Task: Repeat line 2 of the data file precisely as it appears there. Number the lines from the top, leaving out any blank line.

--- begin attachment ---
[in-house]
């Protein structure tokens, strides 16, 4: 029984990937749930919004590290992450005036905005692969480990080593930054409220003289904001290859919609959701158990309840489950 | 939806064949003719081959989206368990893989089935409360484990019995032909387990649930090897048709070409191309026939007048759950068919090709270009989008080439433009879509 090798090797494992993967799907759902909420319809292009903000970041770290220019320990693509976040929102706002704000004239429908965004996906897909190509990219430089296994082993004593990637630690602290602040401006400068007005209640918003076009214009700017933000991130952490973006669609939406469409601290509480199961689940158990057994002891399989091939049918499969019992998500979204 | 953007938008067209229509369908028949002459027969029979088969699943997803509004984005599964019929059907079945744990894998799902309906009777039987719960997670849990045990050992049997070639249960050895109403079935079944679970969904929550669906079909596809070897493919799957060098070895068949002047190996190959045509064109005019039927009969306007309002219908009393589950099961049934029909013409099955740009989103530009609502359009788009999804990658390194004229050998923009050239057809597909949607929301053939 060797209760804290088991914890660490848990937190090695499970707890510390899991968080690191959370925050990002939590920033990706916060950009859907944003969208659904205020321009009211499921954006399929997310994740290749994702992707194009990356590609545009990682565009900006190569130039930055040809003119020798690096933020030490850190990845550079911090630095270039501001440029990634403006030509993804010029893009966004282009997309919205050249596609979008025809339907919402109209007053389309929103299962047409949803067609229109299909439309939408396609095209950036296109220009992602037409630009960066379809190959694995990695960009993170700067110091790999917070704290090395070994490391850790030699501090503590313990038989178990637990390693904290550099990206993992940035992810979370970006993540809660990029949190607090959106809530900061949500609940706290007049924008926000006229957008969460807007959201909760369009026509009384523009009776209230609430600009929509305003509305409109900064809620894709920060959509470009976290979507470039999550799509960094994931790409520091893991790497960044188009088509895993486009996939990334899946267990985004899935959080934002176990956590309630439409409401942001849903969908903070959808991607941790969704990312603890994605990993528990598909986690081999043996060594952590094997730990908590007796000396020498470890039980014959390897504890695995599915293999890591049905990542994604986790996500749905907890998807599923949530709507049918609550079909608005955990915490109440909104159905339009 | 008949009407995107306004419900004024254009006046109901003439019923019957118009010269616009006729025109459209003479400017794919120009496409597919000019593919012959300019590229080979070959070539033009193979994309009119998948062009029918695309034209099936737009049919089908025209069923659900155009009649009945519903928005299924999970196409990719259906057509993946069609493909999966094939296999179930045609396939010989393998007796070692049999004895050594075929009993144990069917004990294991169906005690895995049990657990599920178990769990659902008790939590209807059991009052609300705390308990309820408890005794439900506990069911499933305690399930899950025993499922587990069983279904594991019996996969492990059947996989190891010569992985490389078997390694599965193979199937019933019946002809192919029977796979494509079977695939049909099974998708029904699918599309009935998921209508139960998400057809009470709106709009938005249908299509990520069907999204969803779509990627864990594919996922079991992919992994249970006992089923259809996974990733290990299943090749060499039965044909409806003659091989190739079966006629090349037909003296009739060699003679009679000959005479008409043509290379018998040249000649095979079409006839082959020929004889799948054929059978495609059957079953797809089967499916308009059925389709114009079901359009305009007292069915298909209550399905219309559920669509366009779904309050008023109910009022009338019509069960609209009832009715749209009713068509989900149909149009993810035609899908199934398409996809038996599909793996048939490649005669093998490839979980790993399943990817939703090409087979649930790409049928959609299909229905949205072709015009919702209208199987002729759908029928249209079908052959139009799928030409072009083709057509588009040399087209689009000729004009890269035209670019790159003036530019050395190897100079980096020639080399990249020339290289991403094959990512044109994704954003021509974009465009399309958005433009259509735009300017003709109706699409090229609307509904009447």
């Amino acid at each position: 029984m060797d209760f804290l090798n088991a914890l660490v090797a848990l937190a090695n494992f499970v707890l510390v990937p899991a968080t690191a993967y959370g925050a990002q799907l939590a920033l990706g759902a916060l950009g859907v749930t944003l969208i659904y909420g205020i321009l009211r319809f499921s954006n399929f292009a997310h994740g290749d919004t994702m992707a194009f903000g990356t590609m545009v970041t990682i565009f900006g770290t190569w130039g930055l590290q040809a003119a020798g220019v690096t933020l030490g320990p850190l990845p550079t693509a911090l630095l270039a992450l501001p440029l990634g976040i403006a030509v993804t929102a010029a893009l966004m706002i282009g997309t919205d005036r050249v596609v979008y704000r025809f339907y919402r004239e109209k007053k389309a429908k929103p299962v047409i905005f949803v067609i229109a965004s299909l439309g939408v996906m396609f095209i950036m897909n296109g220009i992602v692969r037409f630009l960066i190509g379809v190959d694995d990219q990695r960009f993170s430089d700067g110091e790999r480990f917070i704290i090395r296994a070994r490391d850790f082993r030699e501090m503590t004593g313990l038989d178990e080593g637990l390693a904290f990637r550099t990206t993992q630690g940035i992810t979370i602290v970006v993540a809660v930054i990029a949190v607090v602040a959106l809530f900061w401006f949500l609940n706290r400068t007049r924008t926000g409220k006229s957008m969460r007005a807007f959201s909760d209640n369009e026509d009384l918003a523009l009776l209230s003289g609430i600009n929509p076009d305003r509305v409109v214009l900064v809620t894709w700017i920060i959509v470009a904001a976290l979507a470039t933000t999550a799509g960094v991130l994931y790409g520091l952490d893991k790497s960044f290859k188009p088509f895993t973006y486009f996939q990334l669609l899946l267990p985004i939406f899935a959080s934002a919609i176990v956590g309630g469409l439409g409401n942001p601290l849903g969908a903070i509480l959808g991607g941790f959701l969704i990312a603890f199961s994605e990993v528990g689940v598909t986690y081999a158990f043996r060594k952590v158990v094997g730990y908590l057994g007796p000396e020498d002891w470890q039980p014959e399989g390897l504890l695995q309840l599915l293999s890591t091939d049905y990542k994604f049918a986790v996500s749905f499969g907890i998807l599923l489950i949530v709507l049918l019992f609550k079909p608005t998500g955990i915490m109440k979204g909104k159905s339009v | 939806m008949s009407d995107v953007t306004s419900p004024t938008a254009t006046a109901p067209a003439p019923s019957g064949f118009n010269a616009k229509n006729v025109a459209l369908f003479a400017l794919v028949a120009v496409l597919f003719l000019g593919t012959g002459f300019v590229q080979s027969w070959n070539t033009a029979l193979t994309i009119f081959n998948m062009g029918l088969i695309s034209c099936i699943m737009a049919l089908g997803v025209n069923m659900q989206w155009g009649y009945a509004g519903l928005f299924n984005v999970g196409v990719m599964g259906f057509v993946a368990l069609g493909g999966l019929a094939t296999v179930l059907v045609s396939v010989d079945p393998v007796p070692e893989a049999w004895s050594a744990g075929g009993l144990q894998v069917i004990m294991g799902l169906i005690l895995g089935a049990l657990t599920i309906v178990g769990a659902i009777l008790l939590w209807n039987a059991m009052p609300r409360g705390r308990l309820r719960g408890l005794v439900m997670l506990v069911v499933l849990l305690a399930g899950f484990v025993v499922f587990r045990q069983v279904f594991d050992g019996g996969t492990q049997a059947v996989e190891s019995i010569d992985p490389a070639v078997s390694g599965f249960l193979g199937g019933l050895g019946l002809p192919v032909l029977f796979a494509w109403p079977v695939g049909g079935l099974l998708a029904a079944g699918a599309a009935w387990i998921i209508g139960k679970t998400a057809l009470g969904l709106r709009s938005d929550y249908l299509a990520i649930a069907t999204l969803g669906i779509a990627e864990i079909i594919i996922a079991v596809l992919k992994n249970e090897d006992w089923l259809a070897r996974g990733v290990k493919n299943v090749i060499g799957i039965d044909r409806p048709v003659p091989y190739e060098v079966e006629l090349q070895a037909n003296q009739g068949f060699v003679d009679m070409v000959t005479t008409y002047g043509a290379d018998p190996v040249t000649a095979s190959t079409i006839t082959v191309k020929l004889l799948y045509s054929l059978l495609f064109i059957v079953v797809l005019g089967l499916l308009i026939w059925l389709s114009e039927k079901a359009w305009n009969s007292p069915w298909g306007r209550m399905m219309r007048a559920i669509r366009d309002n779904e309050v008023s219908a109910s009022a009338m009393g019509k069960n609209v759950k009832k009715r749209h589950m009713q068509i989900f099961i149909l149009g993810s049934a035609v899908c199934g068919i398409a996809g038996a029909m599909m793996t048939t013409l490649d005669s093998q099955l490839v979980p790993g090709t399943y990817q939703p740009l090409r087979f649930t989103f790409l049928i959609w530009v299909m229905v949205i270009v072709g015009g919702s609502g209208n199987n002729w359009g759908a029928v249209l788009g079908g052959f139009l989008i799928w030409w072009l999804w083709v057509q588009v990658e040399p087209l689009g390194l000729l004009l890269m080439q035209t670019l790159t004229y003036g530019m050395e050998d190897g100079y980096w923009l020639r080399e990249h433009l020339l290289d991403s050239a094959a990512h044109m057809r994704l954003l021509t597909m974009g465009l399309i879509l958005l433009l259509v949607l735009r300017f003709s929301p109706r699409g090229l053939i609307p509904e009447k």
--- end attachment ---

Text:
């Protein structure tokens, strides 16, 4: 029984990937749930919004590290992450005036905005692969480990080593930054409220003289904001290859919609959701158990309840489950 | 939806064949003719081959989206368990893989089935409360484990019995032909387990649930090897048709070409191309026939007048759950068919090709270009989008080439433009879509 090798090797494992993967799907759902909420319809292009903000970041770290220019320990693509976040929102706002704000004239429908965004996906897909190509990219430089296994082993004593990637630690602290602040401006400068007005209640918003076009214009700017933000991130952490973006669609939406469409601290509480199961689940158990057994002891399989091939049918499969019992998500979204 | 953007938008067209229509369908028949002459027969029979088969699943997803509004984005599964019929059907079945744990894998799902309906009777039987719960997670849990045990050992049997070639249960050895109403079935079944679970969904929550669906079909596809070897493919799957060098070895068949002047190996190959045509064109005019039927009969306007309002219908009393589950099961049934029909013409099955740009989103530009609502359009788009999804990658390194004229050998923009050239057809597909949607929301053939 060797209760804290088991914890660490848990937190090695499970707890510390899991968080690191959370925050990002939590920033990706916060950009859907944003969208659904205020321009009211499921954006399929997310994740290749994702992707194009990356590609545009990682565009900006190569130039930055040809003119020798690096933020030490850190990845550079911090630095270039501001440029990634403006030509993804010029893009966004282009997309919205050249596609979008025809339907919402109209007053389309929103299962047409949803067609229109299909439309939408396609095209950036296109220009992602037409630009960066379809190959694995990695960009993170700067110091790999917070704290090395070994490391850790030699501090503590313990038989178990637990390693904290550099990206993992940035992810979370970006993540809660990029949190607090959106809530900061949500609940706290007049924008926000006229957008969460807007959201909760369009026509009384523009009776209230609430600009929509305003509305409109900064809620894709920060959509470009976290979507470039999550799509960094994931790409520091893991790497960044188009088509895993486009996939990334899946267990985004899935959080934002176990956590309630439409409401942001849903969908903070959808991607941790969704990312603890994605990993528990598909986690081999043996060594952590094997730990908590007796000396020498470890039980014959390897504890695995599915293999890591049905990542994604986790996500749905907890998807599923949530709507049918609550079909608005955990915490109440909104159905339009 | 008949009407995107306004419900004024254009006046109901003439019923019957118009010269616009006729025109459209003479400017794919120009496409597919000019593919012959300019590229080979070959070539033009193979994309009119998948062009029918695309034209099936737009049919089908025209069923659900155009009649009945519903928005299924999970196409990719259906057509993946069609493909999966094939296999179930045609396939010989393998007796070692049999004895050594075929009993144990069917004990294991169906005690895995049990657990599920178990769990659902008790939590209807059991009052609300705390308990309820408890005794439900506990069911499933305690399930899950025993499922587990069983279904594991019996996969492990059947996989190891010569992985490389078997390694599965193979199937019933019946002809192919029977796979494509079977695939049909099974998708029904699918599309009935998921209508139960998400057809009470709106709009938005249908299509990520069907999204969803779509990627864990594919996922079991992919992994249970006992089923259809996974990733290990299943090749060499039965044909409806003659091989190739079966006629090349037909003296009739060699003679009679000959005479008409043509290379018998040249000649095979079409006839082959020929004889799948054929059978495609059957079953797809089967499916308009059925389709114009079901359009305009007292069915298909209550399905219309559920669509366009779904309050008023109910009022009338019509069960609209009832009715749209009713068509989900149909149009993810035609899908199934398409996809038996599909793996048939490649005669093998490839979980790993399943990817939703090409087979649930790409049928959609299909229905949205072709015009919702209208199987002729759908029928249209079908052959139009799928030409072009083709057509588009040399087209689009000729004009890269035209670019790159003036530019050395190897100079980096020639080399990249020339290289991403094959990512044109994704954003021509974009465009399309958005433009259509735009300017003709109706699409090229609307509904009447």